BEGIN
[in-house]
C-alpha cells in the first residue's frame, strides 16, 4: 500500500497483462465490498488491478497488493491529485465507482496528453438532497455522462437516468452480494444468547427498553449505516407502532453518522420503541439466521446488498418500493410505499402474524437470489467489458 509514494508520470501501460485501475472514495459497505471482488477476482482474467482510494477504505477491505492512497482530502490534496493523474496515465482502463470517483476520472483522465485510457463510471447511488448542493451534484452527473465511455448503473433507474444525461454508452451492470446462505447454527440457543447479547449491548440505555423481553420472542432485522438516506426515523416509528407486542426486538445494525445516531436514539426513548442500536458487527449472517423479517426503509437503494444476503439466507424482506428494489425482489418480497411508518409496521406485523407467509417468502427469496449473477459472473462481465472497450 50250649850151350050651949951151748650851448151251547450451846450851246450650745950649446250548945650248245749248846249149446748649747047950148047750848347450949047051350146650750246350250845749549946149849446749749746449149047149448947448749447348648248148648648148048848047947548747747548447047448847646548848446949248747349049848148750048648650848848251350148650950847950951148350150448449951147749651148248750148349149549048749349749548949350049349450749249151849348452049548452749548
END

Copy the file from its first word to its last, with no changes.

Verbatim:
[in-house]
C-alpha cells in the first residue's frame, strides 16, 4: 500500500497483462465490498488491478497488493491529485465507482496528453438532497455522462437516468452480494444468547427498553449505516407502532453518522420503541439466521446488498418500493410505499402474524437470489467489458 509514494508520470501501460485501475472514495459497505471482488477476482482474467482510494477504505477491505492512497482530502490534496493523474496515465482502463470517483476520472483522465485510457463510471447511488448542493451534484452527473465511455448503473433507474444525461454508452451492470446462505447454527440457543447479547449491548440505555423481553420472542432485522438516506426515523416509528407486542426486538445494525445516531436514539426513548442500536458487527449472517423479517426503509437503494444476503439466507424482506428494489425482489418480497411508518409496521406485523407467509417468502427469496449473477459472473462481465472497450 50250649850151350050651949951151748650851448151251547450451846450851246450650745950649446250548945650248245749248846249149446748649747047950148047750848347450949047051350146650750246350250845749549946149849446749749746449149047149448947448749447348648248148648648148048848047947548747747548447047448847646548848446949248747349049848148750048648650848848251350148650950847950951148350150448449951147749651148248750148349149549048749349749548949350049349450749249151849348452049548452749548